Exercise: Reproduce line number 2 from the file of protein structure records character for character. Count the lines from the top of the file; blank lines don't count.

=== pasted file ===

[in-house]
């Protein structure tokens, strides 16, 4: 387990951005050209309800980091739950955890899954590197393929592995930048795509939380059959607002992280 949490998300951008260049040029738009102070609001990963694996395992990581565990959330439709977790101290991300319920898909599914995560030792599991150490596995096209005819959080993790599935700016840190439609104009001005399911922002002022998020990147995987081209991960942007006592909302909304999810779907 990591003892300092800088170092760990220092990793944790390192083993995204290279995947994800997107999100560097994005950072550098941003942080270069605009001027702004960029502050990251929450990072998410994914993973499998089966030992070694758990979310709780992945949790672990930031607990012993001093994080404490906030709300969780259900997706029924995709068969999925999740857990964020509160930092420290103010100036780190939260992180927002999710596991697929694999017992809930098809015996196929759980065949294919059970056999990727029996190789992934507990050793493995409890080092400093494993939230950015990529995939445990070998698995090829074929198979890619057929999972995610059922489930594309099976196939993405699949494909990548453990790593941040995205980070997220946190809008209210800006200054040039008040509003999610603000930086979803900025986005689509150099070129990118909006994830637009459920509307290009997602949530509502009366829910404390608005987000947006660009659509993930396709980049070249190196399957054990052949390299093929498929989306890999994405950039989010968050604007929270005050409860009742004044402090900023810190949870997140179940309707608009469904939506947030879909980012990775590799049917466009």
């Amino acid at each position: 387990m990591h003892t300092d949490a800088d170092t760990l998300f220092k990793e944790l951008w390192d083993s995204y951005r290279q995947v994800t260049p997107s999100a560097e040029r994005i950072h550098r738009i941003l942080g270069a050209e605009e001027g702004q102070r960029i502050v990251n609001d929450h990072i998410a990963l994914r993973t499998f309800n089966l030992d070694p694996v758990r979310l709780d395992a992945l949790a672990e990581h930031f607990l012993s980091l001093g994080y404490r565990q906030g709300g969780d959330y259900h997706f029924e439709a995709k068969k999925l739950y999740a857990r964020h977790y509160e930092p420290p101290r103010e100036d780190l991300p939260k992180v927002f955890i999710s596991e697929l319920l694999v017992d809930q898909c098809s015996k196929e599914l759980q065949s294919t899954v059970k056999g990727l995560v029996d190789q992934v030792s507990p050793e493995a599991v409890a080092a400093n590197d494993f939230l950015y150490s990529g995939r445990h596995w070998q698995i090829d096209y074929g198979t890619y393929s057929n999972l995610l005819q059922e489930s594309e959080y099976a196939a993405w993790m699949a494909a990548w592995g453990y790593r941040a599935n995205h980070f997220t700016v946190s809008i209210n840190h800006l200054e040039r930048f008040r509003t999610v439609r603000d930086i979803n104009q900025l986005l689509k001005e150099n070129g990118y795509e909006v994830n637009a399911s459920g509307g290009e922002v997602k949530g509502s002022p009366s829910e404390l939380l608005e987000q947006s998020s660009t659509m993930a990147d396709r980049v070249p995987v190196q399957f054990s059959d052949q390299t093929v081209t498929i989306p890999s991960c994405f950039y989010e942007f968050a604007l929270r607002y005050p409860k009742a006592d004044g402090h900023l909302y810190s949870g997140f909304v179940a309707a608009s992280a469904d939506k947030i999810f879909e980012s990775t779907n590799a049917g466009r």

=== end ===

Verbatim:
């Protein structure tokens, strides 16, 4: 387990951005050209309800980091739950955890899954590197393929592995930048795509939380059959607002992280 949490998300951008260049040029738009102070609001990963694996395992990581565990959330439709977790101290991300319920898909599914995560030792599991150490596995096209005819959080993790599935700016840190439609104009001005399911922002002022998020990147995987081209991960942007006592909302909304999810779907 990591003892300092800088170092760990220092990793944790390192083993995204290279995947994800997107999100560097994005950072550098941003942080270069605009001027702004960029502050990251929450990072998410994914993973499998089966030992070694758990979310709780992945949790672990930031607990012993001093994080404490906030709300969780259900997706029924995709068969999925999740857990964020509160930092420290103010100036780190939260992180927002999710596991697929694999017992809930098809015996196929759980065949294919059970056999990727029996190789992934507990050793493995409890080092400093494993939230950015990529995939445990070998698995090829074929198979890619057929999972995610059922489930594309099976196939993405699949494909990548453990790593941040995205980070997220946190809008209210800006200054040039008040509003999610603000930086979803900025986005689509150099070129990118909006994830637009459920509307290009997602949530509502009366829910404390608005987000947006660009659509993930396709980049070249190196399957054990052949390299093929498929989306890999994405950039989010968050604007929270005050409860009742004044402090900023810190949870997140179940309707608009469904939506947030879909980012990775590799049917466009």